Mr. Jenkins. You can answer that yes or no. 

Secretary Stevens. Then, I would like to have the recorder read it 

Senator McCarthy. Let me restate it for you. 

Secretary Stevens. No, I would like to have it read. 

Senator Mundt. The reporter will read it and perhaps we can get 
a yes or no answer. 

(The reporter read from his notes as requested.) 

Secretary Stevens. I certainly never testified to that effect, Mr. 


Mr. Jenkins. The quostion also embraced whether or not you testi- 
fied. You say you didn't and that is a definite answer. 

Secretary Stevens. Yes. 

Mr. Jenkins. And he likewise asked you whether or not you had 
any knowledge that such was the fact. You can answer that "Yes'' or 
"No." Did you have any knowledge that such w\as the fact? 

Secretary Stevens. The "Yes" or "No"' business is very difficult,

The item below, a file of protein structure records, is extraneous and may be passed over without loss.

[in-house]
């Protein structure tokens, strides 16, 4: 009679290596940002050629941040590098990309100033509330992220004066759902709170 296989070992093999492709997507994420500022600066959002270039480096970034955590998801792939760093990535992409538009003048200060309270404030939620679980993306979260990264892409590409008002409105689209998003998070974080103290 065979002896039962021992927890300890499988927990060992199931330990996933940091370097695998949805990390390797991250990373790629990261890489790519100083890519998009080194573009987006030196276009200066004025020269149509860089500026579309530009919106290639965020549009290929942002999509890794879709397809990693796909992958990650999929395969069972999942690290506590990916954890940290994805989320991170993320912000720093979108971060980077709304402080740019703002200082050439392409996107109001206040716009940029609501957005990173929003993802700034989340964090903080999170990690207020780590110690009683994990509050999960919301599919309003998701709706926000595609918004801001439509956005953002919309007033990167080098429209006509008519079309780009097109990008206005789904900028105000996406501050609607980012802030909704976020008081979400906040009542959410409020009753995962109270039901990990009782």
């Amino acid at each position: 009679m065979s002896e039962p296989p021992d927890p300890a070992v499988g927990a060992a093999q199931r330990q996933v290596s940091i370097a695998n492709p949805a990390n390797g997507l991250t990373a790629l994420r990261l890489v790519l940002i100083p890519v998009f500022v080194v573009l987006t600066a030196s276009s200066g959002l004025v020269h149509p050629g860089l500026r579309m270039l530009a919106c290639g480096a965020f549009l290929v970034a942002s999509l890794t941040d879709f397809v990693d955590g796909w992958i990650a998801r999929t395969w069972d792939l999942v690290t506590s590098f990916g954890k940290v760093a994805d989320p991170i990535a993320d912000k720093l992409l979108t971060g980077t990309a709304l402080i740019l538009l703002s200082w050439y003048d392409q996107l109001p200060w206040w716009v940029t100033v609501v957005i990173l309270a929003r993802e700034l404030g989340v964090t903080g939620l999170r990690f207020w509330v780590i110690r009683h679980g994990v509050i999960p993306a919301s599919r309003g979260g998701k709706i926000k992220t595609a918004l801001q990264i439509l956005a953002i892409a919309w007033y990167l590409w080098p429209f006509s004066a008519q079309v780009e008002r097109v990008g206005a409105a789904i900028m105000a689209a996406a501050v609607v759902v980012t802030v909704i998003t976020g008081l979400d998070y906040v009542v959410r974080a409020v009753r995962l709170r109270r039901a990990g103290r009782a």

Mr. Jenkins. 

Mr. Jenkins. Surely; it seems to be. I am not arguing with you, 
Mr. Secretary, please understand that. We are trying to get along and 
bring this thing to a conclusion sometime. Do you know whether or 
not anybody ever told you, any person, any newspaper account, 
whether or not you luid any knowledge that Private Schine was en- 
joying filet mignon when he should have been peeling potatoes? Did 
anybody ever tell you that? Did you have any knowledge of such a 
thing as that, even from hearsay ? That is what the Senator is asking. 

Mr. Stevens. The question has certainly been raised with me as to 
whether or not Private Schine was not in New York at times when he 
should have been at Fort Dix. 

Mr. Jenkins. This question is whether or not he is eating steaks in 
New York City when he should have been down at Fort DJx peeling 
potatoes. Did anybody ever tell you such a thing as that? 

Secretary Stevens No, I don't think I ever heard that. 

Mr. Jenkins. Now we have an answer. Go ahead ? 

Senator McCarthy. Then as far as this story is concerned, it is false